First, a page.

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Aligator Rock avaliaçãos
Qualidade em um dia bom: 2.0
Consistência do surf: 5.0
Nível de dificuldade: 4.0
Multidões: 3.0

Overall: 4.0

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Baseado em 1 vote. Vote


Surf Report Feed

Aligator Rock Swell Statistics, Março: All Swell – Any Wind

The figure describes the combination of swells directed at Aligator Rock through an average March. It is based on 2964 NWW3 model predictions since 2007 (values every 3 hours). The wave model does not forecast wind or surf right at the shore so we have chosen the optimum grid node based on what we know about Aligator Rock, and at Aligator Rock the best grid node is 42 km away (26 miles).

The rose diagram shows the distribution of swell sizes and swell direction, while the graph at the bottom shows the same thing but without direction information. Five colours show increasing wave sizes. The smallest swells, less than 0.5m (1.5 feet), high are coloured blue. These happened only 38% of the time. Green and yellow represent increasing swell sizes and red represents the highest swells, greater than >3m (>10ft). In both graphs, the area of any colour is proportional to how commonly that size swell happens.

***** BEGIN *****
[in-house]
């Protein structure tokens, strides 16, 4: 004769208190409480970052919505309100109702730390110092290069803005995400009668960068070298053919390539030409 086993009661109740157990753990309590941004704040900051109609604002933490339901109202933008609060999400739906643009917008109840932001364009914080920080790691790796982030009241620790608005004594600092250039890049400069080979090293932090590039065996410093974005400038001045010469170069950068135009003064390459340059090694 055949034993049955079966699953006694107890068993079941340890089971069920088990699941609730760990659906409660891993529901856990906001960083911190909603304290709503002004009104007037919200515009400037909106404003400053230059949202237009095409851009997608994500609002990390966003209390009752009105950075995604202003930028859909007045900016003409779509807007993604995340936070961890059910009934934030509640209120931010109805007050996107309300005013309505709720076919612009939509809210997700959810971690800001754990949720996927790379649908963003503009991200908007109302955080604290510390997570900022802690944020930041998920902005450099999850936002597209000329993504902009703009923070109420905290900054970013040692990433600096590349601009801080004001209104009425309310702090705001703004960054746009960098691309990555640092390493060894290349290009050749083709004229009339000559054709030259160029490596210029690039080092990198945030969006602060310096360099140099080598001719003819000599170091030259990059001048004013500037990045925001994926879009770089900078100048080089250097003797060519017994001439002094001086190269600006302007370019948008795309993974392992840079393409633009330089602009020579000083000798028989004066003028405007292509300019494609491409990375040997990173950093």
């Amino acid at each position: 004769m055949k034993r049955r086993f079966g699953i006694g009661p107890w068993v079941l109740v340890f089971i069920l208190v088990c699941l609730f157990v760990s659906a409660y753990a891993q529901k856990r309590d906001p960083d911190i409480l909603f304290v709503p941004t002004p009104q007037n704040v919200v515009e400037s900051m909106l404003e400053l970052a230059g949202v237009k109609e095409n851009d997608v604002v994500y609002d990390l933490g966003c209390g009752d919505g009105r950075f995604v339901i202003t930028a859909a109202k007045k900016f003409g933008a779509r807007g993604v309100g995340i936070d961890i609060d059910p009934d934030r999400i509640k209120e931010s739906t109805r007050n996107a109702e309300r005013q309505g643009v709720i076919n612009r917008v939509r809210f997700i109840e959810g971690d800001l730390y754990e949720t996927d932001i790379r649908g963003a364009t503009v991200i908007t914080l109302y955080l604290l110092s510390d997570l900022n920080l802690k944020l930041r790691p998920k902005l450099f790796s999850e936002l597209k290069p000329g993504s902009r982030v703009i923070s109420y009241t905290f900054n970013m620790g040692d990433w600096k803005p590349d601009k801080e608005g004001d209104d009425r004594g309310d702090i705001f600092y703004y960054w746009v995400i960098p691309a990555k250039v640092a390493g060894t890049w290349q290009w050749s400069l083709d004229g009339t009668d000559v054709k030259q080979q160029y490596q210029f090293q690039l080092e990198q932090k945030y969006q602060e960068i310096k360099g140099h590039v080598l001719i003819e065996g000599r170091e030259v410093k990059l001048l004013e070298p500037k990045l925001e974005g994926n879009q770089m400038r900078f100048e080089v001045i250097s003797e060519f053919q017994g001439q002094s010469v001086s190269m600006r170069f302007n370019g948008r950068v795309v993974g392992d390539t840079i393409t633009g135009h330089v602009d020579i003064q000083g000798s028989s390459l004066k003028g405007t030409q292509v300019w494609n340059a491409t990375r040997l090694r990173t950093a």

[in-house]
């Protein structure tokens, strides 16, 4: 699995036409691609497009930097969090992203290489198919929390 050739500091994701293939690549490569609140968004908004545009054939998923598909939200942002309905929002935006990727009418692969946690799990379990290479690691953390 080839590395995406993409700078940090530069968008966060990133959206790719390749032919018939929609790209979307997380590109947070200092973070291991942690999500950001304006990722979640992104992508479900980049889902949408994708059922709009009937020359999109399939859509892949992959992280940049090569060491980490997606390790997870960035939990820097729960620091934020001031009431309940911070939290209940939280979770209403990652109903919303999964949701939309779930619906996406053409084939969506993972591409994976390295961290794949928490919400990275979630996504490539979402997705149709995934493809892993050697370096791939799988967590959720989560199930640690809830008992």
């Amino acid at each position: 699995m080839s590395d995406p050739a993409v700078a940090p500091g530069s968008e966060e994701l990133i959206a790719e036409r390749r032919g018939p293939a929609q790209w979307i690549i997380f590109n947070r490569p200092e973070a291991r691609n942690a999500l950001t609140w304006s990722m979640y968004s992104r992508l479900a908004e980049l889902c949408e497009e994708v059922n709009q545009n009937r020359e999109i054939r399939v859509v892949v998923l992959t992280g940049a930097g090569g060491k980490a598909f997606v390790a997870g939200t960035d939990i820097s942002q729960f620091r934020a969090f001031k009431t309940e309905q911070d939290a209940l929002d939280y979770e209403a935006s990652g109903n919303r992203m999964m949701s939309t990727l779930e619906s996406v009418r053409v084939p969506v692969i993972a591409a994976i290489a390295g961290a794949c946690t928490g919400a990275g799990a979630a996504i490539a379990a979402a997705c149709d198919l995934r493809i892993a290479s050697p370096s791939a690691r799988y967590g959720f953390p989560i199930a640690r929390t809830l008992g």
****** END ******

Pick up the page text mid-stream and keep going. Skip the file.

The diagram implies that the dominant swell direction, shown by the longest spokes, was NNW, whereas the the dominant wind blows from the ENE. Because the wave model grid is offshore, sometimes a strong offshore wind blows largest waves away from Aligator Rock and away from the coast. We lump these in with the no surf category of the bar chart. To simplify things we don't show these in the rose plot. Because wind determines whether or not waves are clean enough to surf at Aligator Rock, you can select a similar diagram that shows only the swells that were expected to coincide with glassy or offshore wind conditions. In a typical March, swells large enough to cause surfable waves at Aligator Rock run for about 62% of the time.

IMPORTANT: Beta version feature! Swell heights are open water values from NWW3. There is no attempt to model near-shore effects. Coastal wave heights will generally be less, especially if the break does not have unobstructed exposure to the open ocean.